The India Meteorological Department (IMD) has predicted relief from the scorching heat in Delhi as overcast skies, gusty winds, and light rain are expected in the second half of the day on Wednesday.
The Safdarjung Observatory, Delhi’s primary weather station, recorded a minimum temperature of 25.4 degrees Celsius, slightly below normal, while the maximum temperature is expected to reach around 39 degrees Celsius.
This relief is attributed to a western disturbance active over the western Himalayan region, which is expected to bring thunderstorms and intermittent rains to northwest India, including the capital and its surrounding areas, over the next two to three days. As a result, the maximum temperature is anticipated to drop to 35 degrees Celsius on Thursday, and below-normal maximum temperatures are forecasted until June 30.
On Tuesday, a heat wave gripped parts of Delhi, with seven weather stations recording maximum temperatures above 45 degrees Celsius. This extreme heat led to a peak power demand of 6,916 MW, the highest so far this season. Officials predict that the peak power demand may reach 8,100 MW this year, compared to 7,695 MW recorded last summer.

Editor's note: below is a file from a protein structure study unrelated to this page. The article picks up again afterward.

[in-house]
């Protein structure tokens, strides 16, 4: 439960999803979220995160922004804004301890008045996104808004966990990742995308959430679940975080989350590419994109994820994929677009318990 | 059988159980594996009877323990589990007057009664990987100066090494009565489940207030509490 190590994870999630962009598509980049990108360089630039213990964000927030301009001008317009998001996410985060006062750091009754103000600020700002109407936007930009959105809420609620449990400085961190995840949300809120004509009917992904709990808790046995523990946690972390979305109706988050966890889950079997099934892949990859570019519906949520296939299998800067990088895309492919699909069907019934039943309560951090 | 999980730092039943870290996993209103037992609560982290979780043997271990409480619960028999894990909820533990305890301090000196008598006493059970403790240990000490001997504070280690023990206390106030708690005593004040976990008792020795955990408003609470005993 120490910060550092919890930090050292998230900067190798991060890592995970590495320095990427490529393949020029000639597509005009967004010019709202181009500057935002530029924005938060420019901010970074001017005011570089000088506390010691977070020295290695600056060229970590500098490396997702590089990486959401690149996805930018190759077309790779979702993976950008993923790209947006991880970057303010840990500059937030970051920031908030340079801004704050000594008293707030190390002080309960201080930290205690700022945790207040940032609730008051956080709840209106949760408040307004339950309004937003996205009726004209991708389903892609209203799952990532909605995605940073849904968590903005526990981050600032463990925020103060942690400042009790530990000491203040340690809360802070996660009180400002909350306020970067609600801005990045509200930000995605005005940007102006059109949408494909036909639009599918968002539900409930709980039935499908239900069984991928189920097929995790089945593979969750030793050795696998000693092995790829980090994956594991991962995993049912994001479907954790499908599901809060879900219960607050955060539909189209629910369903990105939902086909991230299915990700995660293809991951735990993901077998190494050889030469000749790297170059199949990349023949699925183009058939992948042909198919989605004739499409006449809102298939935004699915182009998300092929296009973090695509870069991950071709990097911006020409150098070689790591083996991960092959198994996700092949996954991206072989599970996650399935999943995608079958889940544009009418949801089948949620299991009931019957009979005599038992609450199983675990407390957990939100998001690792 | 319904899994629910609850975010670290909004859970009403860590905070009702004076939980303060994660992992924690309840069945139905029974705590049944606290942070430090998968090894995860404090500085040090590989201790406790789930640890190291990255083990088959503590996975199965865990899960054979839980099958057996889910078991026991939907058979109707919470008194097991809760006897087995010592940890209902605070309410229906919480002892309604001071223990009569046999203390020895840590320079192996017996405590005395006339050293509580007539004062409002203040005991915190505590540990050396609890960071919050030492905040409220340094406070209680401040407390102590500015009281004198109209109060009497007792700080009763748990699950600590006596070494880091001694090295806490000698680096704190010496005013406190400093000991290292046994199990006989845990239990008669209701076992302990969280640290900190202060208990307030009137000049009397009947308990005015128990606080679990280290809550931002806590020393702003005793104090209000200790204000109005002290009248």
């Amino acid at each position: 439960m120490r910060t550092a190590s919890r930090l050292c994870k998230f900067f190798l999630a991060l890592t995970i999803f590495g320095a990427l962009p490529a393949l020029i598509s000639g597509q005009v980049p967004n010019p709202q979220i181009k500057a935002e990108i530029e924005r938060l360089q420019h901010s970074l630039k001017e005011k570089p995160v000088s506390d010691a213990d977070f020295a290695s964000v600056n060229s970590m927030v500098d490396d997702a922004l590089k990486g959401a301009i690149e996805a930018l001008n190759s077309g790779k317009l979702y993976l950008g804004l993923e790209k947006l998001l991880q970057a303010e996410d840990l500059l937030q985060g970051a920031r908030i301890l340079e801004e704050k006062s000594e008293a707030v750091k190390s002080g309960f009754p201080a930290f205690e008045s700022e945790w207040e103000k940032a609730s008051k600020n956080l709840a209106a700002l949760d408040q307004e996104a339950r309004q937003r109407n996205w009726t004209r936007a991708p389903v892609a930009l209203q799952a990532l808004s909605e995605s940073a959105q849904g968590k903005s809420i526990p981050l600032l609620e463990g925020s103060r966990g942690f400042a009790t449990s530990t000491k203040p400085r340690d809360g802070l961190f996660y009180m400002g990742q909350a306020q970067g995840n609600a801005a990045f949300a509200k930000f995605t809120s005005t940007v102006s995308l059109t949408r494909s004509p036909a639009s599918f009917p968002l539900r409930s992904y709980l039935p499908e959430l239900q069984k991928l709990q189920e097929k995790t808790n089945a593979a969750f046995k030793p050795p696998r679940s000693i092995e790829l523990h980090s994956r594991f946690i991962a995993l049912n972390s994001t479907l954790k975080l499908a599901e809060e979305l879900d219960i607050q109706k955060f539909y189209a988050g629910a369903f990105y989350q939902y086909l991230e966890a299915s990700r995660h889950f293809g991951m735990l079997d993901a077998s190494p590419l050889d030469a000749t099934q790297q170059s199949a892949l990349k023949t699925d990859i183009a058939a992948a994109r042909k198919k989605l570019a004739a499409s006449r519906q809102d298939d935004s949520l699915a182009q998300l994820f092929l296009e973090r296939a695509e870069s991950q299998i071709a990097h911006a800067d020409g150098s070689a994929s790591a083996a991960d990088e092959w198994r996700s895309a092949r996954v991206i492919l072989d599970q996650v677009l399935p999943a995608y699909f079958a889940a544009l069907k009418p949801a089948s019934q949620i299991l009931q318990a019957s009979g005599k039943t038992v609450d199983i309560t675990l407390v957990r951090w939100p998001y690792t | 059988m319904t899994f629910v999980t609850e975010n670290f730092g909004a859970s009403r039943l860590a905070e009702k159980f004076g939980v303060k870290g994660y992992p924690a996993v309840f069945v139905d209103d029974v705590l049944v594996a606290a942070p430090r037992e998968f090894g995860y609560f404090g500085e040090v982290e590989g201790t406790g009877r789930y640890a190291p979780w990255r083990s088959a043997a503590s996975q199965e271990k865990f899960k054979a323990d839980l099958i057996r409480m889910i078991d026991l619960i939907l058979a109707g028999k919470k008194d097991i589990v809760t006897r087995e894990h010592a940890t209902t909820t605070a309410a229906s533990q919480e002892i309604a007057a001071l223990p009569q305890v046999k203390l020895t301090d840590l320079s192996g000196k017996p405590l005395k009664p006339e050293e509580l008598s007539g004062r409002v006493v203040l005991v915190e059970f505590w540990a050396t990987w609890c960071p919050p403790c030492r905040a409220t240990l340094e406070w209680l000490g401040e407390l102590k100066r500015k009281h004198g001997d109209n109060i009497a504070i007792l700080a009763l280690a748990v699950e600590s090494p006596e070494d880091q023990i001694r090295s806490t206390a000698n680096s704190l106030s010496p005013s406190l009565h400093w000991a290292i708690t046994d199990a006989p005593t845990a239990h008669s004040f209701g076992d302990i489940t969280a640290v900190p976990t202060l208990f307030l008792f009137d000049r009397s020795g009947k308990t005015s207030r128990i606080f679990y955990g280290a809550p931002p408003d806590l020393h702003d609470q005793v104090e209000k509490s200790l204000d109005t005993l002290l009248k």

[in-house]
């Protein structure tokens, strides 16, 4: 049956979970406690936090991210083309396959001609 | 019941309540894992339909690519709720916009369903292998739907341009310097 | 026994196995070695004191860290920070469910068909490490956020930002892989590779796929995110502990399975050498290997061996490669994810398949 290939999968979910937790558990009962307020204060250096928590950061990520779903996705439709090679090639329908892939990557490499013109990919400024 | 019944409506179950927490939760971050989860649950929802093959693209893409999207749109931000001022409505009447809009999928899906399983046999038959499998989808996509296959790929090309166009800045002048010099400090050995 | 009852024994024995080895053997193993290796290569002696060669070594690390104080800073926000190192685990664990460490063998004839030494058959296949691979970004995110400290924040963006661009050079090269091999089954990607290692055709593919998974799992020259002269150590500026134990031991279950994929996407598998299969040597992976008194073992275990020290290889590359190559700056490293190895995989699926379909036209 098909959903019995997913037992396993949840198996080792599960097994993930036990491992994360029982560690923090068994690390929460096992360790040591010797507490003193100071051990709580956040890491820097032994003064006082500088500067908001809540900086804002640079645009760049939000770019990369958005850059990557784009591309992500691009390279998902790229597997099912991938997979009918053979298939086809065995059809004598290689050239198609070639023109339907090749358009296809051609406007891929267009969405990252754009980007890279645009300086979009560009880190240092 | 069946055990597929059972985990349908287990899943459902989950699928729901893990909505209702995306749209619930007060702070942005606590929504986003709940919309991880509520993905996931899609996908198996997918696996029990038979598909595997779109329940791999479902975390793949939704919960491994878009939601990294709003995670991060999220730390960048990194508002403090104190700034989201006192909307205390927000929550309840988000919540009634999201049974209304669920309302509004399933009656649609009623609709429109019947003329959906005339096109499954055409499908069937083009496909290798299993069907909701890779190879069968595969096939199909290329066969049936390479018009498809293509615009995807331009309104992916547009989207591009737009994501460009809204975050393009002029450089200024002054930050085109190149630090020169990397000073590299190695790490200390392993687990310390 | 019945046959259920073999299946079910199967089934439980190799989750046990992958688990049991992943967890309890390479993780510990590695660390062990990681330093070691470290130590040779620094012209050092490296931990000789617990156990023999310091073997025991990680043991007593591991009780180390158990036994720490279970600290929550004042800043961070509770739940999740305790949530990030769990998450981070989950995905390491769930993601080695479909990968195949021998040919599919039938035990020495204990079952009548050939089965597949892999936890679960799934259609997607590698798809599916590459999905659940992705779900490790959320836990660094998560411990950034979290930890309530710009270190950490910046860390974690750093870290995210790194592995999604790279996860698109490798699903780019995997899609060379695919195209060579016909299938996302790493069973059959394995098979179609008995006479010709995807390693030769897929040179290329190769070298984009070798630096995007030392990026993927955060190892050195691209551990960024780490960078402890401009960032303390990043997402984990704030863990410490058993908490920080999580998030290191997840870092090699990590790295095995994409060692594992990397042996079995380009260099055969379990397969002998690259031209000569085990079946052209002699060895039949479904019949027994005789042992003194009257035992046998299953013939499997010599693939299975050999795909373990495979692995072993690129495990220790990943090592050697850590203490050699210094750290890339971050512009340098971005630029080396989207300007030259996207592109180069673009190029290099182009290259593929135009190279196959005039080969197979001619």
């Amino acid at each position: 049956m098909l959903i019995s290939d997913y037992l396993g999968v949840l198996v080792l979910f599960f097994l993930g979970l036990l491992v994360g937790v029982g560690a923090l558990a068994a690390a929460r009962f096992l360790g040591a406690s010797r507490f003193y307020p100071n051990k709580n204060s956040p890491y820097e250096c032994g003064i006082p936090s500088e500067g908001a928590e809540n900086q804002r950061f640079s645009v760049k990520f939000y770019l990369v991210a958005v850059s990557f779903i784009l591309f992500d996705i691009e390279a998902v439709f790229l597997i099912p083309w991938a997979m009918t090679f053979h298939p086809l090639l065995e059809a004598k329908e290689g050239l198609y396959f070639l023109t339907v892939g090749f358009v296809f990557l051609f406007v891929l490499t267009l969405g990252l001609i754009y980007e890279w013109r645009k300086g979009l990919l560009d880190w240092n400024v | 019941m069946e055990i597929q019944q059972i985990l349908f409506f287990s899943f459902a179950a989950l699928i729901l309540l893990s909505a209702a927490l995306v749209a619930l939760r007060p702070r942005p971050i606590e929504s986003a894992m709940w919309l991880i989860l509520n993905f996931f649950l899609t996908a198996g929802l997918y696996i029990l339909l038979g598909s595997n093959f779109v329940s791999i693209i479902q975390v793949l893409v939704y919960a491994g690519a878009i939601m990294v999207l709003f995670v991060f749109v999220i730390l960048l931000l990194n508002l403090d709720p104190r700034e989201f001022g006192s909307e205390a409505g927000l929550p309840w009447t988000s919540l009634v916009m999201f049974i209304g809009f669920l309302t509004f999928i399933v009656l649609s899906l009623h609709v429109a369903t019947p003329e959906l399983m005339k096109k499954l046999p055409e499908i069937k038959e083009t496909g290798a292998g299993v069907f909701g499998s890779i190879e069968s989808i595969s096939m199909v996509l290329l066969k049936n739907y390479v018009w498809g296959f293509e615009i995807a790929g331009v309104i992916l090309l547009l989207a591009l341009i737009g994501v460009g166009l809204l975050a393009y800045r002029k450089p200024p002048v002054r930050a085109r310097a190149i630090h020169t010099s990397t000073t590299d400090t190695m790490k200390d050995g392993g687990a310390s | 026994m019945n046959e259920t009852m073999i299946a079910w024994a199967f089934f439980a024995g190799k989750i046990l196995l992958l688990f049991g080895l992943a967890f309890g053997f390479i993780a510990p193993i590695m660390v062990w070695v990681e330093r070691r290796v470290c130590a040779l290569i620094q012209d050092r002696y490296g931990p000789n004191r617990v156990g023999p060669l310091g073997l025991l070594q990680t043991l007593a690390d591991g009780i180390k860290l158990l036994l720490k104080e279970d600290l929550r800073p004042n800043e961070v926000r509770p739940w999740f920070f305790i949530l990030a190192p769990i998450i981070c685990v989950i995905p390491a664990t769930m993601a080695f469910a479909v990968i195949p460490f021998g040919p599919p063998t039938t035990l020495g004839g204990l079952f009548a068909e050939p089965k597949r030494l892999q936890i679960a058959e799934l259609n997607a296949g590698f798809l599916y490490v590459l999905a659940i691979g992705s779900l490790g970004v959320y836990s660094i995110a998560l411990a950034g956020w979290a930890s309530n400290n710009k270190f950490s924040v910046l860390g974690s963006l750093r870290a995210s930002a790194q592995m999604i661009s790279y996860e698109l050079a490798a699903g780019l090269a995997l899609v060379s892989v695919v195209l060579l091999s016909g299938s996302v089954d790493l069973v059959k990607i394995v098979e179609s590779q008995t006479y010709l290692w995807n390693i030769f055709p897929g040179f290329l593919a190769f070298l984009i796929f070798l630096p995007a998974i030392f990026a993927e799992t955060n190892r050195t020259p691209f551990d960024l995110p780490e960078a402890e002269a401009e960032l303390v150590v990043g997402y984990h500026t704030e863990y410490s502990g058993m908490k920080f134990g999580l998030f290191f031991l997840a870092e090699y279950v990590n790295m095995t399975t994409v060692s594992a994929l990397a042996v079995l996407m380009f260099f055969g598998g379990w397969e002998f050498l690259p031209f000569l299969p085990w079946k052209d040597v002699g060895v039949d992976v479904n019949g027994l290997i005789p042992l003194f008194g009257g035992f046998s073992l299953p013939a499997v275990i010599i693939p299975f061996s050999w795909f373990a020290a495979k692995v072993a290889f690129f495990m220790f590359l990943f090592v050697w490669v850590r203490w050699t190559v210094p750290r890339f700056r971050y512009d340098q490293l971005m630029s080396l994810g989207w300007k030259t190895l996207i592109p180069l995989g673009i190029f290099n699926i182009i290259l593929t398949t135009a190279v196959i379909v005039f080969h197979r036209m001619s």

Various locations in Delhi experienced scorching temperatures, including Najafgarh, which reached 46.7 degrees Celsius for the second consecutive day. The Safdarjung Observatory recorded a maximum temperature of 43.5 degrees Celsius, three degrees above normal. Other areas such as Ridge, Jafarpur, Narela, Pitampura, Pusa, and the Sports Complex also witnessed high temperatures ranging from 45.1 to 46.2 degrees Celsius.
A heat wave is officially declared when the maximum temperature reaches at least 40 degrees Celsius in the plains, 37 degrees in coastal areas, or 30 degrees in hilly regions, with a departure from normal of at least 4.5 degrees. In light of climate change, heat waves in India are becoming more frequent and severe, with a recent study from the University of Cambridge categorizing over 90 percent of the country as being in the “extremely cautious” or “danger zone” regarding the impacts of heat waves.
Despite Delhi’s state action plan for climate change, it was found that the city remains particularly vulnerable to severe heat wave impacts. The IMD expects above-normal maximum temperatures to persist for an extended period due to a slight delay in the arrival of the southwest monsoon. (With inputs from PTI)